My article about Pergandes Sheepyards was published in the Curious Australia section of On The Road magazine, June 2013












BERINGBOODING ROCK CATCHMENT AND TANK, WESTERN AUSTRALIA
Rock walls used to trap and divert water are quite a common sight on granite outcrops around the Western Australian wheatbelt. Some of these rock walls may be quite low as this one at McDermid Rock along the Hyden to Norseman Road shows -


Or they can be major constructions, which I talked about in my earlier posts - which you can click here to read -
Camping with heritage - Karalee and Boondi Rocks
Cave Hill, Burra Rock and the Woodlines

Tank and campsite at Beringbooding Rock.
One such major construction is the rock catchment and ten and a quarter million litre water tank at Beringbooding Rock - the largest rock water catchment tank in Australia.  
The Beringbooding catchment and tank were built by sustenance labour over two years 1937-38, providing employment for about one hundred men at a cost of 10,000 pounds. The men were brought by rail from Perth to Bonnie Rock each Friday and given one weeks work for each dependant child – for example four children equalled four weeks work. 
One wonders the impressions of these city men when they were deposited here in the far north-eastern corner of the wheatbelt beyond which lies uninhabited scrubland.
Rock walls hewn from the rock itself encircle the rock and channel the water via a concrete aqueduct into the tank. Big fires were lit on the granite and allowed to burn all night making the rock red hot. Water was then poured over the rock and the granite exploded in big layers. These slabs were sledged away and stood on their sides and cemented together to form the rock walls to channel the water into the tank.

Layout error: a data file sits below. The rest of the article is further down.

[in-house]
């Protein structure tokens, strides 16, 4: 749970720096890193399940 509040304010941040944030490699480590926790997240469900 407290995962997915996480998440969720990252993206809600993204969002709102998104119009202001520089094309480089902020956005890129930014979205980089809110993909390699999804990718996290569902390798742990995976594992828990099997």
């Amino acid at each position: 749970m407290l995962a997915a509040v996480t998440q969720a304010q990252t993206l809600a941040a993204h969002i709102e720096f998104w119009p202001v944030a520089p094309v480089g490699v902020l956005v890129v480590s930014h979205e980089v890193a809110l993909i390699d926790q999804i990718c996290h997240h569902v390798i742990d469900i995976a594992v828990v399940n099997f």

In the image here you can see a rock wall around a depression on the rock called a gnamma hole. The water you see is collected rainfall. The wall prevents run off from the rock into the depression, redirecting it instead into the tank which you can see in the distance.

The water in the tank is still used today for crop spraying and drinking water for stock, but is not suitable for human consumption.
An information map at the base of the tank outlines the 2.3 kilometre walking trail over the rock to various natural features and spectacular 360 degree views over grain-growing farmland to the south and west, and virgin bushland to the north and east - allow a minimum of one and a half hours. The rock cairn at the rock’s highest point was built in 1889 by surveyor HS King.

Beringbooding Rock is a great place to camp overnight and the walk is well worth the effort.
Where is it:  
Located near the intersection of Beringbooding and Cunderin Roads, about 70 kilometres north east of Mukinbudin and 13 kilometres east of the Bonnie Rock wheat bin in the Western Australian north-eastern wheatbelt. 
My article about camping at Beringbooding Rock was published in On The Road Guide to Free Campsites 2013-2014.










SPIKEY BRIDGE, TASMANIA, AUSTRALIA

Another unusual construction is Spiky Bridge, located just over seven kilometres south of Swansea on Tasmania’s east coast. The bridge is a curious relic of Tasmania’s convict era and one of many convict built bridges in Tasmania.